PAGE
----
As populations tend to be skeptical of health messages in today’s world of the internet, where misinformation and rumors are easily spread, it is important that there is a perception that the messenger really cares about the health of a population, and has the knowledge and expertise to be that messenger. The notion of a partnership between the health communications expert and the population, working together towards achieving a common goal of good health outcomes, with both parties contributing in their respective ways, is vital.

The Audience
The intended audience should be an equal partner in this communications trifecta. For them to participate effectively, they have to feel that the health issue affects them or has the potential to affect them, their families, or their communities, directly or indirectly. It is important that they don’t feel blamed for the health effects that are being addressed but more as partners in bringing solutions to the health problem.

A key component of this is ensuring that the audience understands and agrees that their views will be factored into developing solutions. In addition, for many community members, knowing that their local leadership is on board with a particular message and messenger, can help build trust, and they may be more willing to listen and act accordingly. Because the audience may have different backgrounds, beliefs, or cultures, and different groups may receive and react to messages differently, every effort should be made to direct messages to the different groups within an audience, considering factors such as age, gender, social morays, and socioeconomic status.

Since these groups would tend to ask about what actions they should take to influence health outcomes, deliberate efforts should be made to provide actionable messages relevant to a specific group based on these same factors.

To do so means understanding the community’s concerns, identifying trusted subject-matter experts, and utilizing the preferred medium for message delivery (tv, radio, print, apps, social media, text-messaging, in-person, as appropriate). Together, you can develop actionable and appropriate messages for various target audiences.

Health communication and reporting to achieve desired health outcomes should not be a single event. It should be an ongoing activity that utilizes all available media tools. These are powerful tools, when combined with:
1) the correct message,
2) adapted to the right medium,
3) delivered by the right messenger, and
4) whose message is directed at the appropriate audience.

To ensure effectiveness, measurements have to be in place at each stage to assure that:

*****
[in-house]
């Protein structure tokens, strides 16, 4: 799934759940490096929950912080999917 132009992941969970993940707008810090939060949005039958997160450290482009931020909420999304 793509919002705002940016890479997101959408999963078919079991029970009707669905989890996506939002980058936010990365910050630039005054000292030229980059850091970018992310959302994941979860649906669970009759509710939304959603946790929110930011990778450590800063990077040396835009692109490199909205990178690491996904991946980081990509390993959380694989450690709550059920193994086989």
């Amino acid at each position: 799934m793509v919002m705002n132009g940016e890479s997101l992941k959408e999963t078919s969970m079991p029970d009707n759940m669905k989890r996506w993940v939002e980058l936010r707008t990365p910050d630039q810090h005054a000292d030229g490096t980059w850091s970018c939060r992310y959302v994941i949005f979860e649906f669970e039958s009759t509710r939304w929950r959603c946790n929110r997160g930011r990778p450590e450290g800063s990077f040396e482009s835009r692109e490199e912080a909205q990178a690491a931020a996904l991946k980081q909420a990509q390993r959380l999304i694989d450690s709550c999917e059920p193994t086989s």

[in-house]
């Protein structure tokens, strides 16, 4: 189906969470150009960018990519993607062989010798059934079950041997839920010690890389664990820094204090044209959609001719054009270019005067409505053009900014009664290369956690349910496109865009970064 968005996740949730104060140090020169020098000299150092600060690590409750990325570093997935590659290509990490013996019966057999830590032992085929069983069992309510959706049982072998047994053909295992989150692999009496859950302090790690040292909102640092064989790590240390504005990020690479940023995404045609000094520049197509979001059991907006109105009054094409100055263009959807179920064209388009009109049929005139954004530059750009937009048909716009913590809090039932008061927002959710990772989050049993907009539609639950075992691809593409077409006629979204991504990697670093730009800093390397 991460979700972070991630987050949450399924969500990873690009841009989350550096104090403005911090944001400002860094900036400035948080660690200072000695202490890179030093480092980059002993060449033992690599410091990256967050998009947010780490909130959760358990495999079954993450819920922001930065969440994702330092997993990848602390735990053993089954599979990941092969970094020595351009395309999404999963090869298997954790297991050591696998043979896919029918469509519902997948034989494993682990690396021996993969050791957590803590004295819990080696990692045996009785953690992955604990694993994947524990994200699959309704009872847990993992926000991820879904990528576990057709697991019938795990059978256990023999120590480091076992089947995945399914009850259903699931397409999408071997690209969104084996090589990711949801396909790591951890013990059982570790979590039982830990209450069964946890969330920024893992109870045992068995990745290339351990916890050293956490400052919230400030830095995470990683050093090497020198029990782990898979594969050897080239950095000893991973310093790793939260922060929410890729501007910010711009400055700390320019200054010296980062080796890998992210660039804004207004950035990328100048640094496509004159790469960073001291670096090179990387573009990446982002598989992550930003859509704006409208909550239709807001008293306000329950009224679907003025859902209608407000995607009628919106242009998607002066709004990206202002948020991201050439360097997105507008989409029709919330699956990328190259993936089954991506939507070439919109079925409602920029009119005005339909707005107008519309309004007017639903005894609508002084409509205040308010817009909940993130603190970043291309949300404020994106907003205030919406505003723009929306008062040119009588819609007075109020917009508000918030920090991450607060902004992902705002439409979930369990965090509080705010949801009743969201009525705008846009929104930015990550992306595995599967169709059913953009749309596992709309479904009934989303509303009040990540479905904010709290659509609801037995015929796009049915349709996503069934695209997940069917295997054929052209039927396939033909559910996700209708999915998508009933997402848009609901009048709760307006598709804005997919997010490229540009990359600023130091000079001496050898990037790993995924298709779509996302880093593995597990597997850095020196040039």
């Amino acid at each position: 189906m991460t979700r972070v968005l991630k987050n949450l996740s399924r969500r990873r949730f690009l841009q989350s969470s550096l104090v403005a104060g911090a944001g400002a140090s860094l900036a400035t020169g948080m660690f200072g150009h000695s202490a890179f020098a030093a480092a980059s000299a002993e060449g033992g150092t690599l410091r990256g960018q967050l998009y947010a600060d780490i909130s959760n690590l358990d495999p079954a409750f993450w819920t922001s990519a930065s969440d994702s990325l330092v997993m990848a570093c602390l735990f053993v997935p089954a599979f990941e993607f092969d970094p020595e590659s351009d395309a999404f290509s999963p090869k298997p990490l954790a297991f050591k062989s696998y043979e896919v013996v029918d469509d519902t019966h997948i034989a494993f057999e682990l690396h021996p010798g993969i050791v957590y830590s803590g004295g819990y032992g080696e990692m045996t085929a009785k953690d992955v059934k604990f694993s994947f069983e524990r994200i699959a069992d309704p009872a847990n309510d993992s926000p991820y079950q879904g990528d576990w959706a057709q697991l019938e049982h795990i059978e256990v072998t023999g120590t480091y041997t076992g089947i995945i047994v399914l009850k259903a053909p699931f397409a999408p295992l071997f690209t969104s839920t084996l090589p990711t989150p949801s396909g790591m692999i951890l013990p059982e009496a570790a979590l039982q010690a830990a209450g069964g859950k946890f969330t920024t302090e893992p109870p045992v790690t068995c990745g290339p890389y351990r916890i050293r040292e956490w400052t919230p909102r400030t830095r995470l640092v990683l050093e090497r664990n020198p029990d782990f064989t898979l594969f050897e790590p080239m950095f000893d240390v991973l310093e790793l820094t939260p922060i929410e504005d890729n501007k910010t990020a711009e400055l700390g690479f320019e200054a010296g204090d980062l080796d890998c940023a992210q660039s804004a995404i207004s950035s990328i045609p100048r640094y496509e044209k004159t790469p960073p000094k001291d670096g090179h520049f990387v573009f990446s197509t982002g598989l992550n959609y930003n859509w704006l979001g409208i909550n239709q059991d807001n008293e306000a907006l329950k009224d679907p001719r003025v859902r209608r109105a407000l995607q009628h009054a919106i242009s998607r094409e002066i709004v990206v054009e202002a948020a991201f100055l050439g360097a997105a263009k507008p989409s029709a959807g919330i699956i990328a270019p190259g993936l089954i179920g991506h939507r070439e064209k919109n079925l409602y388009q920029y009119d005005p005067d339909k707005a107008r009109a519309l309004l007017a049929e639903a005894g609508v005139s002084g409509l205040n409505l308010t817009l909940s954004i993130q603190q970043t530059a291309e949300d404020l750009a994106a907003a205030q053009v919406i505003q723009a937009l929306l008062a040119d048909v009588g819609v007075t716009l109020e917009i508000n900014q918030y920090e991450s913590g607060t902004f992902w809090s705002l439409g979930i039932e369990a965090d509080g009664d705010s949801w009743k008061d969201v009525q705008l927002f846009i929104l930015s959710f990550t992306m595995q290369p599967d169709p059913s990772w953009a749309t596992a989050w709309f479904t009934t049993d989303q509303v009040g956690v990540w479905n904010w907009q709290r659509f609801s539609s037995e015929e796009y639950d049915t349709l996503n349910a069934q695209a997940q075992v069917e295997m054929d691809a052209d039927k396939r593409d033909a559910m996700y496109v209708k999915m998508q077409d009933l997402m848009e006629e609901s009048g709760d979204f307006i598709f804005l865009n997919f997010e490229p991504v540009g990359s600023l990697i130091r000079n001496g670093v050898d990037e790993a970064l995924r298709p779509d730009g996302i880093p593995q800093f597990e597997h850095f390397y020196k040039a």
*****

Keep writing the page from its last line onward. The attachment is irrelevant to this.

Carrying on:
1) the messages are delivered appropriately,
2) the intended audience received the credible message, and
3) then took actions to address the health issue.

This dynamic process should result in adjustments to each pillar of our communications – the message, the messenger, and the intended audience – until the desired health outcomes are achieved.

Doctor-Patient Communications are Key to Improving Health Literacy

Effective healthcare communication policies and practices, including provider health proficiency, contribute to improving the quality of services for culturally and linguistically diverse people as well as parties with limited health literacy skills.

Doctor-Patient Communications are Key to Improving Health LiteracyHealthcare communication is a synergy of three influences: medical proficiency, cultural competency, and linguistic competency. These three points interplay with one another in dynamic natures. A  person’s health literacy may be affected by socio-cultural factors including education, income, country of origin,  and stage of assimilation to their new culture, to mention a few.  Cultural factors not only include lingo, gender, socio-economic status, sex orientation, and gender issues but likewise physical and mental capacity, age, religion, and regional differences. Culture also includes diversity within specific ethnic groups. All key factors are very dynamic and interdependent. They are difficult to separate and they tend to interact and affect one another. 

The U.S. has become increasingly linguistically and culturally diverse. The number of people who speak a language other than English at home has more than doubled in the past three decades and is growing at a pace four times greater than the nation’s population growth.In this time frame percentages non-English speakers grew by one hundred and forty percent while the nation’s overall population was increased by thirty-four percent. The rise in our nation’s non-English speakers calls for rapid and inventive responses on the part of health care systems to ensure that competent translators are available when required.

Health equity is the attainment of the highest level of health for all beings.

The National Partnership for Action to End Health Disparities has prepared a helpful toolkit for action in addressing health literacy.

You can download the toolkit here.